In retrospect, it’s amazing how accustomed I’ve become to the wildlife here. A month ago, I would have run for my camera if a coati walked by. Now I chase them away with a broom. Hey, don’t judge me–the bastards are trying to eat the plantains. And two of them were humping behind the dorm. I had to turn the hose on them. Bold little buggers. We’ve had several tapirs go right by the building, and macaws perch out front almost every day.

If there’s a snake, however, I’ll still come running. One of the interns calmly informed me of a “very large snake” she found on the ground as she was checking the rain gauge, and asked if I “might take a look”. Now, for a herpetologist, being woken by the sound of a woman asking you to deal with a large snake is the ultimate fantasy. The snake in question turned out to be a young boa constrictor that was pretty calm despite being handled and passed around by everyone over breakfast. I released her in the garden to eat rats, so we may be seeing her again.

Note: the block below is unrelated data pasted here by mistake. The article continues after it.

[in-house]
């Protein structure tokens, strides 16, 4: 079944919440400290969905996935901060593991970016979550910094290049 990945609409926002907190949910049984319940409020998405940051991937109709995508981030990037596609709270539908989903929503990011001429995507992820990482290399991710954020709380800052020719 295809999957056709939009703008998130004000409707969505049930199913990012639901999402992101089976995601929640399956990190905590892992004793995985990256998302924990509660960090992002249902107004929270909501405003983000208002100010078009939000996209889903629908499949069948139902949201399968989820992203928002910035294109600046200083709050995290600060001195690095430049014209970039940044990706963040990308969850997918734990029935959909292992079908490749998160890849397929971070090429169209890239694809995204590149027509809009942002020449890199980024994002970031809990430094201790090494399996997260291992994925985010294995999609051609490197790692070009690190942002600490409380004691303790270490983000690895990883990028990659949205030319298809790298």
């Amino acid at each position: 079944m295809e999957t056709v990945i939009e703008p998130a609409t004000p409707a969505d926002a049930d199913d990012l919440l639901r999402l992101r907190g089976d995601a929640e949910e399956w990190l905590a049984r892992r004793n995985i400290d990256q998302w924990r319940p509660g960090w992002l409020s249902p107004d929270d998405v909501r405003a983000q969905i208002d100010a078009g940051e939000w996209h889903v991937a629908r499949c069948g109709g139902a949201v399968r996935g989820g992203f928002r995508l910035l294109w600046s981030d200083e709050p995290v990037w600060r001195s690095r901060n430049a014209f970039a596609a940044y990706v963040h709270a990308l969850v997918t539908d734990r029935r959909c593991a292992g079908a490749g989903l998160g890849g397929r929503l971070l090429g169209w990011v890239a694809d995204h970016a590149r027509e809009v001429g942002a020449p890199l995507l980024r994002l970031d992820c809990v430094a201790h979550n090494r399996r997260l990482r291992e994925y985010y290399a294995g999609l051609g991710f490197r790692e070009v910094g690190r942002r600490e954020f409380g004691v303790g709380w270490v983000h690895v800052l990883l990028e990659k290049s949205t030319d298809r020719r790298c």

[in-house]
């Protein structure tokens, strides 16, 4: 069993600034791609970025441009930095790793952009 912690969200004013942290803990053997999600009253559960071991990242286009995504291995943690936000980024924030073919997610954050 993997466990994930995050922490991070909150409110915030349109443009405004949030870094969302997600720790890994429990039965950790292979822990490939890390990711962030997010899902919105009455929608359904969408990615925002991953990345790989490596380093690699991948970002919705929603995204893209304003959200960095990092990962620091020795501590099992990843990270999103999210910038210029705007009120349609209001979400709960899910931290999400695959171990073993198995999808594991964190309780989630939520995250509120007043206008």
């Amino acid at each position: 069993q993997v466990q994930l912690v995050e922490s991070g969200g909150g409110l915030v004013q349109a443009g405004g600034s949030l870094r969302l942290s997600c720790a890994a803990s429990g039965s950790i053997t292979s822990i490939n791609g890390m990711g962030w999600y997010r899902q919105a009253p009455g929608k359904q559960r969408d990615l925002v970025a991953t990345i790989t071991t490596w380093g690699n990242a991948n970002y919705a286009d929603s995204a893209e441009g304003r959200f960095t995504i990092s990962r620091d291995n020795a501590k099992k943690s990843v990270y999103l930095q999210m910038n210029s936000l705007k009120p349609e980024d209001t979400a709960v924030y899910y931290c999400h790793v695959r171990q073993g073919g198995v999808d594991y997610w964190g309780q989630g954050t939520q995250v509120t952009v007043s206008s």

I still try to remember that visitors here are not nearly as jaded. One group of birders was horrified when I referred to a black vulture–a species they had never seen–as a “rat with wings”. Yes, the term applies, but to them it was special. Newcomers will also obsess over getting the perfect shot of a scarlet macaw, or basilisk lizard, which we’re practically tripping over on our way to the bathrooms. And monkeys. Everybody loves seeing monkeys for the first time, and everybody eventually gets tired of monkeys.

But it doesn’t matter where I am–I love snakes. And a boa, right there by the rain gauge. The things your local weatherman doesn’t have to deal with.IMG_0742

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